Frances McNamara interview with David Alan Binder

posted Aug 28, 2018, 4:08 PM by David Alan Binder

Frances McNamara interview with David Alan Binder 

Shortened Bio from her website:


A job at the University of Chicago Library led to creation of Emily Cabot, as a graduate student from Wellesley College who comes to the university the first year that it opens. Between the flavor of 1890’s in the architecture on campus, and the access to historical research materials at the library, it was a great opportunity to translate the feel of the city to stories about Chicago at the turn of the century. Allium Press of Chicago published Death at the Fair, a story featuring Ida B. Wells and the 1893 World’s Columbian Exposition in Chicago. In Death at Hull HouseEmily becomes a resident at the famous settlement house on the West side of Chicago the winter after the Columbian Exposition when a smallpox epidemic ravaged the immigrant communities. In Death at Pullman the famous company town south of the city suffers a strike that spreads to the rest of the city and the country. In each story fictional characters mix with some real people from the time, demonstrating the rich history and culture of the thriving young American metropolis that Chicago was. Death at Chinatown allowed me to use some of my Chinese language and culture studies. In Death at the Paris Exposition Emily gets to visit Paris with her family thanks to the patronage of Bertha Palmer. I’d like to continue to follow the stories and Emily and her family into the new century. I’m thinking of covering literary Chicago, the film industry in Chicago, WWI, the flu epidemic, prohibition and the Depression. It would be nice for the series to end with the Century of Progress world’s fair in Chicago in 1934. Death at the Selig Studios set in 1909 takes place in a silent film studio in northwest Chicago.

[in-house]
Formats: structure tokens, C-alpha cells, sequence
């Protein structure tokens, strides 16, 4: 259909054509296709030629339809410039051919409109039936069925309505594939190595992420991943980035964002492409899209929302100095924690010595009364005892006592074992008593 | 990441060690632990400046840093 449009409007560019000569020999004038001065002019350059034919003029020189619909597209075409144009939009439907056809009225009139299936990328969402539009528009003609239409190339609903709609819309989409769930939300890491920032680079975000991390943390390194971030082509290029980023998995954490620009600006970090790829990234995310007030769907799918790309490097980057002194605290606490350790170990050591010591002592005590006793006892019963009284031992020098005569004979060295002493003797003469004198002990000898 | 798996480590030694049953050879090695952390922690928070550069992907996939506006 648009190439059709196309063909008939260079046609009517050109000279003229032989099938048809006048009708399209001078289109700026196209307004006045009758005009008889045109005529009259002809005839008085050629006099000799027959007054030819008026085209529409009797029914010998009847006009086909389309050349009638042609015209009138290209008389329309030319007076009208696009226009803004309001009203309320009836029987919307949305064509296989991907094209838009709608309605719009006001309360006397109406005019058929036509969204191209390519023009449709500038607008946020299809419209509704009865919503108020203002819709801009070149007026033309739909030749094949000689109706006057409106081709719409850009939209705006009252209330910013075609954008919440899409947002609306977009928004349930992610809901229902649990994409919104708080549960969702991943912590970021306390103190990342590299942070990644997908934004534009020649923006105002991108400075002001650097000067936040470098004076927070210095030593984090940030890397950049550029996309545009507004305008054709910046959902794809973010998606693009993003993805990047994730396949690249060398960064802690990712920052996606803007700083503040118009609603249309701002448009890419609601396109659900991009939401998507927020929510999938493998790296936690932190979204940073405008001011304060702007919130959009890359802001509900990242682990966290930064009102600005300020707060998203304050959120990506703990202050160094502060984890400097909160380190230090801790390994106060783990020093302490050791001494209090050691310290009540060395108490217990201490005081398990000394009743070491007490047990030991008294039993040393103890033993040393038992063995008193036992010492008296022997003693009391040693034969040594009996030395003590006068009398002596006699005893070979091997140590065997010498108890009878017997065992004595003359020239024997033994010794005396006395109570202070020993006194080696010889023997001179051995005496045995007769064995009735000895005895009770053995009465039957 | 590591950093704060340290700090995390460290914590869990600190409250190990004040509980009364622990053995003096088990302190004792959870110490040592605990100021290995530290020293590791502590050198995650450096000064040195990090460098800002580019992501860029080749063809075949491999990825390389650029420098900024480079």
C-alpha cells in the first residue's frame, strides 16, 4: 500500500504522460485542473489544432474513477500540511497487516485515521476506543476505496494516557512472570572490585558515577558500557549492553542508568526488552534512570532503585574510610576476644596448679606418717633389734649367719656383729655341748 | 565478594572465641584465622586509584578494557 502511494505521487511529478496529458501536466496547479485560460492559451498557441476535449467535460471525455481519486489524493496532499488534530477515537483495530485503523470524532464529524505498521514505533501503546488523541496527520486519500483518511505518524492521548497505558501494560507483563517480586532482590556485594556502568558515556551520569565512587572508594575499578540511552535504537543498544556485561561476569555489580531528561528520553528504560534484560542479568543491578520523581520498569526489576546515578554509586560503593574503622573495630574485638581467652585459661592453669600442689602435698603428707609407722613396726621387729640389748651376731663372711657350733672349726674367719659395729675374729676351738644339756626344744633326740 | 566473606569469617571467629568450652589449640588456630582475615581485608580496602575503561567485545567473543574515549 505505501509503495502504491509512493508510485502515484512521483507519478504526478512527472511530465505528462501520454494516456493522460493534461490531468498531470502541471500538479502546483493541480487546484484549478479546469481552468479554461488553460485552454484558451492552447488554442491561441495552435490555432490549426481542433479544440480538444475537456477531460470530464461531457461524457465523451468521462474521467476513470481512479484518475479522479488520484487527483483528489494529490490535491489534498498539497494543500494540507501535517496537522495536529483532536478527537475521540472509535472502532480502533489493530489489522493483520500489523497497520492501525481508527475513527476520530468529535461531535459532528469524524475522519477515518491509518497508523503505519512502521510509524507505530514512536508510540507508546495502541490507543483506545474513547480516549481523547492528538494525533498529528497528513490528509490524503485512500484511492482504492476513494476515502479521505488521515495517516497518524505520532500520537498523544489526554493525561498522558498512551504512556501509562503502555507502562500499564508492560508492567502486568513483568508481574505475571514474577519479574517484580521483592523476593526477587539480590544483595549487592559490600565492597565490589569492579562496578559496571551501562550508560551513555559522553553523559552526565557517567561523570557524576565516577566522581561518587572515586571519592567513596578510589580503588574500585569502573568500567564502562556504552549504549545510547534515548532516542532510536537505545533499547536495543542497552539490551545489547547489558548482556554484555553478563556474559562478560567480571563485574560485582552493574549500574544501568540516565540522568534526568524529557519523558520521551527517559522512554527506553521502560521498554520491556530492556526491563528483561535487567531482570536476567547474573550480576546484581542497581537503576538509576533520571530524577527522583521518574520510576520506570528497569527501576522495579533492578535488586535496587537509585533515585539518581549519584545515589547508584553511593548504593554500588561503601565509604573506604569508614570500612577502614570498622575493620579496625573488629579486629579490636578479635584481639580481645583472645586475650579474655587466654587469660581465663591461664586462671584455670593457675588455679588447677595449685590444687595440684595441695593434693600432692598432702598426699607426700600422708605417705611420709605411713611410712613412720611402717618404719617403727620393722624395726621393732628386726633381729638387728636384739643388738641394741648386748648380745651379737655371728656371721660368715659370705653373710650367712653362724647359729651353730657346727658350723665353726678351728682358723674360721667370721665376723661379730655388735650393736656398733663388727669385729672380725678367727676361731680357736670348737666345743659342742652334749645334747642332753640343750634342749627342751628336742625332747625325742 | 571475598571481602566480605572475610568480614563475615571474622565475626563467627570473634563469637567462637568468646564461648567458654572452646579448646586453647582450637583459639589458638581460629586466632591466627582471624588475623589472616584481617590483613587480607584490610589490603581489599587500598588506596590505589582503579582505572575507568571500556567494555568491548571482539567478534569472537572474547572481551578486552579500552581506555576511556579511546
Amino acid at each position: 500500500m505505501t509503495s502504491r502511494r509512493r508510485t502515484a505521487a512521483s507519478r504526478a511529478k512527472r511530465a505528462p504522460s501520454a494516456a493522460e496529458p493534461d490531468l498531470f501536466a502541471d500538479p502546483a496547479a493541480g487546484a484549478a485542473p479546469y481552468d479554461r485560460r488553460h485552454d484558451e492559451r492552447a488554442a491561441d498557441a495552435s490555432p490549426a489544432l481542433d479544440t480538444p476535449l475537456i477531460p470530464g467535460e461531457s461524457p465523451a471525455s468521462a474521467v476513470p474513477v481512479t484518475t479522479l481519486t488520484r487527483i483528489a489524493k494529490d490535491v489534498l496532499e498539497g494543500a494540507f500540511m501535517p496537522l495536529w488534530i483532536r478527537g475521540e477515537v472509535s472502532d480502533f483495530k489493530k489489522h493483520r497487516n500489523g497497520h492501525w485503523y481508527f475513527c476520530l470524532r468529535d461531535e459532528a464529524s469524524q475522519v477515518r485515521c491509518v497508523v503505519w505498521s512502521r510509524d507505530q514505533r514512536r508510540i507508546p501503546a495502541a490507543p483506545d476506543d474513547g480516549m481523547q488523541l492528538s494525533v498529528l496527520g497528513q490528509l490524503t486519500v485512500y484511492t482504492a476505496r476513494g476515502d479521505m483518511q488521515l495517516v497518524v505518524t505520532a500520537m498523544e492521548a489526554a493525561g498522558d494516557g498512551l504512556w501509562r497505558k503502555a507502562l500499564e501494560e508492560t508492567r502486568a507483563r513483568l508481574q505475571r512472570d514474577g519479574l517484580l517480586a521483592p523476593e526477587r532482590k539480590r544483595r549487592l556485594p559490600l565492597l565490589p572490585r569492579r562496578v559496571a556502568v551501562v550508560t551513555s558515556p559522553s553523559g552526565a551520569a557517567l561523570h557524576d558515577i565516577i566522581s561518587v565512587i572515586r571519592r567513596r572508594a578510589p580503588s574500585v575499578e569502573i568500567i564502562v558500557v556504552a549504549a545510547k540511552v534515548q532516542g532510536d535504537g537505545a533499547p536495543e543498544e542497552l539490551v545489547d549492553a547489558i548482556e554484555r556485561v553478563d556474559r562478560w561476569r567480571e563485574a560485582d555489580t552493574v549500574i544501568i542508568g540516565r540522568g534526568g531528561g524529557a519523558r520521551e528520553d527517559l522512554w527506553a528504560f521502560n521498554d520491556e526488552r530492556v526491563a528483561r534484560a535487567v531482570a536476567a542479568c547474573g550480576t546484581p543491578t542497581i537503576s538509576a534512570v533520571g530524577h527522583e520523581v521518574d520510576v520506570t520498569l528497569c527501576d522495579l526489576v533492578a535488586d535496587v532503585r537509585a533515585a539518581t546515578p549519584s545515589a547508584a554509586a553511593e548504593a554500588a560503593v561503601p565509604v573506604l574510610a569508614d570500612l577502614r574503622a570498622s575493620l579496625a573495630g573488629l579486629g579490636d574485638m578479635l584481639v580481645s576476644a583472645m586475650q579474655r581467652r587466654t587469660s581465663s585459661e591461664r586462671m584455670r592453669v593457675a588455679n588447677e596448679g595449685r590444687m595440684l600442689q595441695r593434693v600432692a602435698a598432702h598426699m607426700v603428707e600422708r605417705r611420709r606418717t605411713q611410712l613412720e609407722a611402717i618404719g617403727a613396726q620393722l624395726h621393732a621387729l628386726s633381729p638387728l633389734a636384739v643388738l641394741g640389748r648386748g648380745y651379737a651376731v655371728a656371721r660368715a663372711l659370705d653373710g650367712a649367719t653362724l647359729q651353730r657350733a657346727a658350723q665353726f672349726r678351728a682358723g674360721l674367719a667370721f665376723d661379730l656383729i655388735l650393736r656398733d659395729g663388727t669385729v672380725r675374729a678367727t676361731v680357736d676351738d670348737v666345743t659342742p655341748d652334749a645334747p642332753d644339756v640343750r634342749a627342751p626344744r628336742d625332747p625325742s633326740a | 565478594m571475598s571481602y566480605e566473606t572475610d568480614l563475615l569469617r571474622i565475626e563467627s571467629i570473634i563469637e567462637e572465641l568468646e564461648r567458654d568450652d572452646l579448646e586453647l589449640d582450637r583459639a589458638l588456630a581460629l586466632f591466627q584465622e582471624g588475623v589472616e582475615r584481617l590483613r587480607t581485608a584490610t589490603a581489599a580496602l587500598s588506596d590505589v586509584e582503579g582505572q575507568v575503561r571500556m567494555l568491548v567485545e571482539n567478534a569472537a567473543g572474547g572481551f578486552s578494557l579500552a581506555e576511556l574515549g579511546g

While living right in the heart of the city of Boston, I’m also a part time resident of Sandwich, Massachusetts, on Cape Cod. I’ve been working on the first story of a new series that will feature a retired Boston Policewoman. The short story “Wicked Writers” in the Malice Domestic Murder Most Conventional introduces Lucy O’Donnell, reluctantly retired police captain. A novel based on the new character is in progress. I'm also doing research for another historical series that would begin in 1919 in Boston.


Frances McNamara



1.     How do you pronounce your name? 

Frances McNamara, as in “Oh, my name is McNamara, I’m the leader of the band…” On a family trip to Ireland this summer I learned that Mc is son of, and Namara is hound of the sea. Go figure.

2.     Where are you currently living?

Boston. I retired (to write full time). I lived in Chicago for more than 25 years and that’s where my series is set. My protagonist, Emily Cabot, is a girl from Boston who goes to Chicago in 1892 to be one of the first women graduate students at the brand new University of Chicago. She works with a fictional police detective roughly based on a real guy (Clifton Wooldridge who wrote “30 Years a Detective”). Like her, I grew up in Boston where my father was Police Commissioner from 1962 to 1972. Interesting times.

a.      Who is the name of your publisher and in what city are they located?


I’m published by Allium Press of Chicago. Their motto is “rescuing Chicago from Capone, one book at a time.” It’s quite small but the editor is a former reference librarian and she’s passionate about Chicago history so she keeps me honest on the details. Her scope is “fiction with a Chicago connection.” She’s great to work with and really provides all the distribution channels that a self-published author would have to struggle to get. She publishes in print and ebook and makes great covers. Seems like my friends with big publishers have to do most of their marketing themselves and we decided online marketing is probably best. I think it takes a while to build a readership for my series and it’s good to have a publisher who will continue to publish them. I have no agent.